2. Starches are important to understand too and these are not always equal either. Remember that there are man-made starch foods and natural starch foods. Natural starches occur in vegetables. Starches (formerly known as complex carbohydrates) occur naturally in a large range of foods including nutrient-rich foods like root vegetables, legumes, cracked wheat, brown rice, pearl barley, quinoa and oats. But starch is also found in refined products such as cornflour, white bread, many breakfast cereals, potato crisps, French fries, rice crackers/cakes, biscuits, cakes, and pastries. These are refined starches and aren’t good for our health or hot flushes, so keep these to a minimum and increase your vegetable carbs which are lower GI.
The most important starch for women is RESISTANT STARCH.
Resistant Starch is another type of dietary fibre. It’s actually a starch that ‘resists’ digestion and absorption in the small intestine and travels through the large intestine largely intact. It ends up in the small intestine where it is fermented into short chain fatty acids by good bacteria. There is strong evidence that resistant starch is important for our health as we age, which is why we need a bit more focus on it at this stage of life along with vegetables which provide you with important fibre to help control insulin levels too.
Resistant Starch is found mostly in beans, lentils, unripe bananas as well as unprocessed cereals and wholegrains. Resistant starch is also created from cooling down cooked rice, potatoes, kumara (sweet potato) and other root vegetables.
I think the greatest realisation for me when I was trying to understand why I was having so many hot flushes, was that food type and timing also matters.
I used to eat lots of high sugar and starch foods which my body craved, because for decades, I was doing a lot of higher-intensity exercise and this was contributing to my sugar cravings. My brain and muscles continually wanted glucose! Then as life got busy and peri-menopause came along, I was less active but was still in the HABIT of eating carbs that caused this insulin spike. Before menopause arrived, I probably didn’t even notice the heat connection! It took a lot of determination to turn this around and I’m so thankful for my Masters studies into lifestyle behaviour-change strategies, because not only did I have to use these strategies on myself, but how to change our behaviour and habits has become an important component of the MyMT programmes. I encourage all of the women on the programmes to think ahead, planning and preparing foods that reduce hot flushes and keep blood sugar levels stable. How to achieve this important aspect of our menopause management is all in both of the MyMT programmes.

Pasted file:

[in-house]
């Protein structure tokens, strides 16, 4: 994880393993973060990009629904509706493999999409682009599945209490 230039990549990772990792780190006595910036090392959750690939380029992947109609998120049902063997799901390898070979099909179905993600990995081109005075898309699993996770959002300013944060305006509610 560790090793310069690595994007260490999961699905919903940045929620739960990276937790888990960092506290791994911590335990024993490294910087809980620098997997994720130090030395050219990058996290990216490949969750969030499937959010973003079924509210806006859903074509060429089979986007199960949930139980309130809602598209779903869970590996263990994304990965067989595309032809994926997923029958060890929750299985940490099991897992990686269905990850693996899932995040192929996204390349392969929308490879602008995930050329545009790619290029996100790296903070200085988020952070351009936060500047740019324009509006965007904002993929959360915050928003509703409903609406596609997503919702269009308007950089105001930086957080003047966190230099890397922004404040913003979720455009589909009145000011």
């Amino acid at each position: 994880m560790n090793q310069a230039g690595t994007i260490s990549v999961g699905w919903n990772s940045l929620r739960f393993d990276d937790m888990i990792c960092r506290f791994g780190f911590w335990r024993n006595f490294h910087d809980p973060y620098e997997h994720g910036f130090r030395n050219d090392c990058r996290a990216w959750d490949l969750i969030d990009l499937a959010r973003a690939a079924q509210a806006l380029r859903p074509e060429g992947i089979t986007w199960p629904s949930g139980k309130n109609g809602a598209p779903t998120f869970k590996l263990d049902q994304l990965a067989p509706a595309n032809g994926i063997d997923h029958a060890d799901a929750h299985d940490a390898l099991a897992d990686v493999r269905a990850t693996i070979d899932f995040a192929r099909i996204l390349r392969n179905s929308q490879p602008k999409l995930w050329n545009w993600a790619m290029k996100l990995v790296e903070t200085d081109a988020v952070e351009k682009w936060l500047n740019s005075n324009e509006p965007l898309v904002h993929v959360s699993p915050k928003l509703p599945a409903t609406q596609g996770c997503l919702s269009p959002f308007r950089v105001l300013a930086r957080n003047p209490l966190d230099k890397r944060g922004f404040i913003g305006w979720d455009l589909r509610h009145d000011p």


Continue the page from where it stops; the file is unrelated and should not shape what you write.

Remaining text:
Carbohydrates are really important to us in menopause because they are our source of energy. So, if I hear fitness and nutrition practitioners talking about a ‘low-carb’ diet, then I walk away from them because it means that they don’t understand nutrition or hormonal physiology!
Vegetables are the most important carbohydrates on the planet and we need them for our health during menopause and into our years beyond.
But all carbohydrates are not equal and as the first generation of women to come into menopause in the context of our changing food environment, many of us are addicted to a high sugar and processed starch diet. This needs to change when we reach menopause and it’s why I want to help you achieve this. Our brain has powerful hormones which keep us addicted to sugars if we don’t learn strategies to turn this around. This is why I have researched the exact carbohydrates that cool you down, not heat you up! If you are already overweight or putting on belly-fat, then this higher fat level changes your insulin levels too – that’s why overweight women typically get more hot flushes.
If this is you and you are stacking on the weight, then when you are ready, come join me on my menopause weight loss specific ‘Transform Me’ programme. Losing weight will help you reduce your hot flushes and night sweats too.
Otherwise, if you aren’t overweight, then join me on my Circuit Breaker programme. I can’t wait to meet you and support you to make the lifestyle changes that you need to make as you transition into the next phase of your life. As I say to women, there’s no looking back to the past. It’s all about looking forward to our healthy ageing years ahead and all the excitement that is still to come.
Wendy Sweet, PhD/ MyMT Founder – [Meet me HERE]
[* Sanchez-Alavez et al. (2010). Insulin causes hyperthermia by direct inhibition of warm sensitive neurons. Diabetes.